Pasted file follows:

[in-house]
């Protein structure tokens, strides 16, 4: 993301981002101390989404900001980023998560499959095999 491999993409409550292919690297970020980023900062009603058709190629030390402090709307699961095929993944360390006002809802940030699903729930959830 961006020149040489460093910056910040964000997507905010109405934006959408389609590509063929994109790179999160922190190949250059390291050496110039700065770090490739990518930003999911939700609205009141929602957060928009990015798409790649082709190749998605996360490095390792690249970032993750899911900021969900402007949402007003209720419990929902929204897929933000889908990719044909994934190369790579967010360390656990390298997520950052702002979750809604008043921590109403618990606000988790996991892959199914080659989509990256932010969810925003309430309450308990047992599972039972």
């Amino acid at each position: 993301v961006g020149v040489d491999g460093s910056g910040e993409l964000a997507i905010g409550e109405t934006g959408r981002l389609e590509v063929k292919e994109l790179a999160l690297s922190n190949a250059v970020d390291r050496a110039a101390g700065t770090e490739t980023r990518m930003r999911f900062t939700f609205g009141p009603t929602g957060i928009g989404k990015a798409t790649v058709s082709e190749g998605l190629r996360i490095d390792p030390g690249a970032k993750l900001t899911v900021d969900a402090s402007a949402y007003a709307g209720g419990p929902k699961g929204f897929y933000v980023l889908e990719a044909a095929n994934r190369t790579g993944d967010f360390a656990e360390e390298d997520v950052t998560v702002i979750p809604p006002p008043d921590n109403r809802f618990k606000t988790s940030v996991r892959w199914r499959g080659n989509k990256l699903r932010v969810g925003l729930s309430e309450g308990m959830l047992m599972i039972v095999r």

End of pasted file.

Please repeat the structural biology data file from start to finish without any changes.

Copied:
[in-house]
């Protein structure tokens, strides 16, 4: 993301981002101390989404900001980023998560499959095999 491999993409409550292919690297970020980023900062009603058709190629030390402090709307699961095929993944360390006002809802940030699903729930959830 961006020149040489460093910056910040964000997507905010109405934006959408389609590509063929994109790179999160922190190949250059390291050496110039700065770090490739990518930003999911939700609205009141929602957060928009990015798409790649082709190749998605996360490095390792690249970032993750899911900021969900402007949402007003209720419990929902929204897929933000889908990719044909994934190369790579967010360390656990390298997520950052702002979750809604008043921590109403618990606000988790996991892959199914080659989509990256932010969810925003309430309450308990047992599972039972």
């Amino acid at each position: 993301v961006g020149v040489d491999g460093s910056g910040e993409l964000a997507i905010g409550e109405t934006g959408r981002l389609e590509v063929k292919e994109l790179a999160l690297s922190n190949a250059v970020d390291r050496a110039a101390g700065t770090e490739t980023r990518m930003r999911f900062t939700f609205g009141p009603t929602g957060i928009g989404k990015a798409t790649v058709s082709e190749g998605l190629r996360i490095d390792p030390g690249a970032k993750l900001t899911v900021d969900a402090s402007a949402y007003a709307g209720g419990p929902k699961g929204f897929y933000v980023l889908e990719a044909a095929n994934r190369t790579g993944d967010f360390a656990e360390e390298d997520v950052t998560v702002i979750p809604p006002p008043d921590n109403r809802f618990k606000t988790s940030v996991r892959w199914r499959g080659n989509k990256l699903r932010v969810g925003l729930s309430e309450g308990m959830l047992m599972i039972v095999r």